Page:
This holiday season, give your family the world - without breaking the bank
(BPT) - Everyone has special holiday traditions, from heirloom decorations to secret recipes passed down from generation to generation. Whether your holiday celebration means an intimate family gathering or an elaborate house-filled party, why not add something new to your festive mix? Many authentic holiday traditions are just a grocery-store-trip away – and you may discover a new family favorite from a faraway land.
Adding some international flair to your holidays can be easy, enjoyable and educational – an opportunity to feed minds young and old during the school break. The whole family can get in on the experience: young children can learn holiday phrases from the countries whose foods you are featuring – and teach other guests. Older children can head to the library to get international holiday music, adding another dimension to the new experience. Those preparing the goodies should also be prepared to share some history about what they are serving.
Money-saving expert Cindy Livesey, founder of LivingRichWithCoupons.com, uses smart shopping strategies to add festive flair to her family’s celebrations. Here are her tips on bringing the world to your holiday table without breaking the bank.
Start simple – with cookies! Why not try Christmas cookies from the country that started the tradition of the Christmas tree? Gingerbread lovers will adore Pfeffernusse – these German spice cookies are so popular in Germany, they have their own holiday on Dec. 23. Rather than purchasing all the fine ingredients, pick up a pack these small, round cookies from Bahlsen, Germany’s leading cookie brand. And since they’re gone after the holidays, “Grab any Bahlsen holiday cookies you see remaining in the cookie aisle right after New Year’s Eve,” suggests Livesey. “They may just be on sale ... and you won’t have to wait a year to enjoy them again.”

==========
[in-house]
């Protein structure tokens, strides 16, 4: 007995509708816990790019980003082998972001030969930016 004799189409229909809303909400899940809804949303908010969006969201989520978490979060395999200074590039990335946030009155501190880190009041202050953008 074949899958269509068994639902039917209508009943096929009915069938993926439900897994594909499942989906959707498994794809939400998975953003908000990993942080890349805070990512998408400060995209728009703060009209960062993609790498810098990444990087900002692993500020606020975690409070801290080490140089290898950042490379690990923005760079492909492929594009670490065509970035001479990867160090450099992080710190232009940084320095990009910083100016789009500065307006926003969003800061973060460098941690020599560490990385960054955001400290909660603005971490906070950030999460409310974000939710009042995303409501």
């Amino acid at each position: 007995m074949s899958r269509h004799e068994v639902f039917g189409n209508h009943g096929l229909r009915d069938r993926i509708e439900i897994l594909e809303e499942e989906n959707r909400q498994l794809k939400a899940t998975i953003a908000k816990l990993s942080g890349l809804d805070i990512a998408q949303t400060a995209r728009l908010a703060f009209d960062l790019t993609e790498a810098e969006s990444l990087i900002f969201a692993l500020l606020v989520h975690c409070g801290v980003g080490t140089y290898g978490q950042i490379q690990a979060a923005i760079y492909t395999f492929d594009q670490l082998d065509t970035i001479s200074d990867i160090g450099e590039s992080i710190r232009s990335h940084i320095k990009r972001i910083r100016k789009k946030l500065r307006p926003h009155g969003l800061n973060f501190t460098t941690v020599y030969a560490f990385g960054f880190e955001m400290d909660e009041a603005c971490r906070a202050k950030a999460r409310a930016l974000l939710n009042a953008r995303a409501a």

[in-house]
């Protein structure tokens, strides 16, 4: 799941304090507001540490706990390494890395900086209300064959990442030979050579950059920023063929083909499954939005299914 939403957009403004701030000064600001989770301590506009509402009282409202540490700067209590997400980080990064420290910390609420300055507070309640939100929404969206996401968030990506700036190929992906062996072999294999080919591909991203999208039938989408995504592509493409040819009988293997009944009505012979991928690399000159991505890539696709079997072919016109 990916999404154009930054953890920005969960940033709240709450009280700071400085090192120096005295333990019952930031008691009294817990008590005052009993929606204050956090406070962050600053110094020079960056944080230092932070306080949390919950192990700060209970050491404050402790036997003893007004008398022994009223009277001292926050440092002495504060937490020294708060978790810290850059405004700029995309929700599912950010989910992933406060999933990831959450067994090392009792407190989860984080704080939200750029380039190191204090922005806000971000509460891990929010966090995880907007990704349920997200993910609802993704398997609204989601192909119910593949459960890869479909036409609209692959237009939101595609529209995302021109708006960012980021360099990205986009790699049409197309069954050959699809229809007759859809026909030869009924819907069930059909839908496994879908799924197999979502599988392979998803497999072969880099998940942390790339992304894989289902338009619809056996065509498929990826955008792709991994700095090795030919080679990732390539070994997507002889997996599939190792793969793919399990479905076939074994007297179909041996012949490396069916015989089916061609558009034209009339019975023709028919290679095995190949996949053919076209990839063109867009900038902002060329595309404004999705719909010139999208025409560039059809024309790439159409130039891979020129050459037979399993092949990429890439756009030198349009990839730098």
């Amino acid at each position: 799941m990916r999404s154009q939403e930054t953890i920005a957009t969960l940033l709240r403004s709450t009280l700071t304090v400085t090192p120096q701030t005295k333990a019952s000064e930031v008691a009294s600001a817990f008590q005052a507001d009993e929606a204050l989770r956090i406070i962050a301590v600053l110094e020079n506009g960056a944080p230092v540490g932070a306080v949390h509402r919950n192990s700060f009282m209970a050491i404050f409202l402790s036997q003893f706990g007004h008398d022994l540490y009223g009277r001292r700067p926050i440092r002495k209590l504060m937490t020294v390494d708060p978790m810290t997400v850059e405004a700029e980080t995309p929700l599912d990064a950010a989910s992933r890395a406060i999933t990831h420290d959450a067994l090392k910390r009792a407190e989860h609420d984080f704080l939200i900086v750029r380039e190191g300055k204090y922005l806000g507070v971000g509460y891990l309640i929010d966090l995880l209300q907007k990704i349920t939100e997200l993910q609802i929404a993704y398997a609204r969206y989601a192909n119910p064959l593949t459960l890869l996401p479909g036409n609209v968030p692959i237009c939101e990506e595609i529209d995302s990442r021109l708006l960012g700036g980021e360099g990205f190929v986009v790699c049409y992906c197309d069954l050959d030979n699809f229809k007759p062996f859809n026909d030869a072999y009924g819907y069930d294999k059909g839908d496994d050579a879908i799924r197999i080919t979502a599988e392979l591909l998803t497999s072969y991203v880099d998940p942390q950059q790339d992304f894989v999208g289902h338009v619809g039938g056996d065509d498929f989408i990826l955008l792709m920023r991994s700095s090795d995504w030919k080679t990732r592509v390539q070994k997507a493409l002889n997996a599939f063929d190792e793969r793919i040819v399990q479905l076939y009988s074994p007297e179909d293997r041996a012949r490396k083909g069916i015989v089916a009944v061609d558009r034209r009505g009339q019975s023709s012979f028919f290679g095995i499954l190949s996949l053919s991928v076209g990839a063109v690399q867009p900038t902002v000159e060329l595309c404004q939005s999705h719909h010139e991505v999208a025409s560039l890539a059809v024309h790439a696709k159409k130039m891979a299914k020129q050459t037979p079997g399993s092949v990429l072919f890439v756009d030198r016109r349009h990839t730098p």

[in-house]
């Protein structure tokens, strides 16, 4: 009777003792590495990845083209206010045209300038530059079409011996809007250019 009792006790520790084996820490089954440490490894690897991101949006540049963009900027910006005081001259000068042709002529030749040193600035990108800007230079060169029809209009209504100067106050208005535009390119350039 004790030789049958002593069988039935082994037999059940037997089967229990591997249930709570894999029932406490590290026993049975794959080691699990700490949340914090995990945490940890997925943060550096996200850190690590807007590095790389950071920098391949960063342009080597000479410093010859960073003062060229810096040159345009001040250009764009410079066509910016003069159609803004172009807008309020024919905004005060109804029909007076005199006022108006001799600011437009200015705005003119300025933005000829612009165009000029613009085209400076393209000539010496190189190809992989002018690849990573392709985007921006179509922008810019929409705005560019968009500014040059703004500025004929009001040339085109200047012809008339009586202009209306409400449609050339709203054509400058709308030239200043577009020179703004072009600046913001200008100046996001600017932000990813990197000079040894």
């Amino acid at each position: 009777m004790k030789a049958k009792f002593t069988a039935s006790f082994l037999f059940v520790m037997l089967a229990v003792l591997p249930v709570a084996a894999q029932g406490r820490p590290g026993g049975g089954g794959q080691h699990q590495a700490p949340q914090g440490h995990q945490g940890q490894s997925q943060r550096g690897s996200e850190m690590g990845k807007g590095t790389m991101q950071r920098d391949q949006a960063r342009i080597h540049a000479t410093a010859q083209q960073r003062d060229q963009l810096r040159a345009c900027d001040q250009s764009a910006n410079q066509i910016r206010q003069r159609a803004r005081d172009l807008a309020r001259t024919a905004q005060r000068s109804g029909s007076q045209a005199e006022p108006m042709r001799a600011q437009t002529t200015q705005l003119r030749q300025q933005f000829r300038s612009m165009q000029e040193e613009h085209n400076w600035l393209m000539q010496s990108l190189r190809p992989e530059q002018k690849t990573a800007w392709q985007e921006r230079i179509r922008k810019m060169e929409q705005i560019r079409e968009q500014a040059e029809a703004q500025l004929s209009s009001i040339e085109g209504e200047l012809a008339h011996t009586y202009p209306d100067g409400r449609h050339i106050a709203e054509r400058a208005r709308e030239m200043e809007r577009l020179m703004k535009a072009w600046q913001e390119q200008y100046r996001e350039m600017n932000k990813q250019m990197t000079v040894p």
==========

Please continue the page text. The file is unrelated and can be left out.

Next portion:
Start saving before the holidays. It pays to be prepared for the indulgent holiday season. Keep an eye on sales and specials leading up to your celebration and stock up on international ingredients. In anticipation of her family’s traditional Italian Christmas Eve Feast of the Seven Fishes, Livesey buys seafood when it’s on sale. “I scored frozen stuffed clams a few months ago for free – so that part of my holiday shopping is already done!” she says. Combining seasonal coupons with sales can help stretch holiday budgets.
Drink up some new flavors. Make your international menu more interesting by trying a new spice or type of produce. To capture some festive Mexican flair, add a little cayenne pepper to hot chocolate – you probably have both of those in your pantry right now. A nice fruit punch (with or without rum) adds unexpected tropical fun, channeling a Caribbean Christmas. “Keep frozen mango and other fruits in your freezer so you can add them to punch even when they’re not in season,” advises Livesey.
Assign each family member a part of the menu. The cost burden of a big family dinner can easily be lifted by sharing the cooking responsibilities. Choose an international region and assign different dishes to different family members – and decoration-making to young ones. When it’s time to eat, the meal will be complete because the family is together – and there will be plenty to talk about as each person proudly explains his or her contribution. “Some of the best gifts really are free, and sharing something new as a family is one of those gifts,” says Livesey.
It’s easy to experience the holidays from around the world without emptying your wallet. Spice up the traditional and try something new with an international affair. You might discover a completely new tradition that will have your family celebrating together for years to come.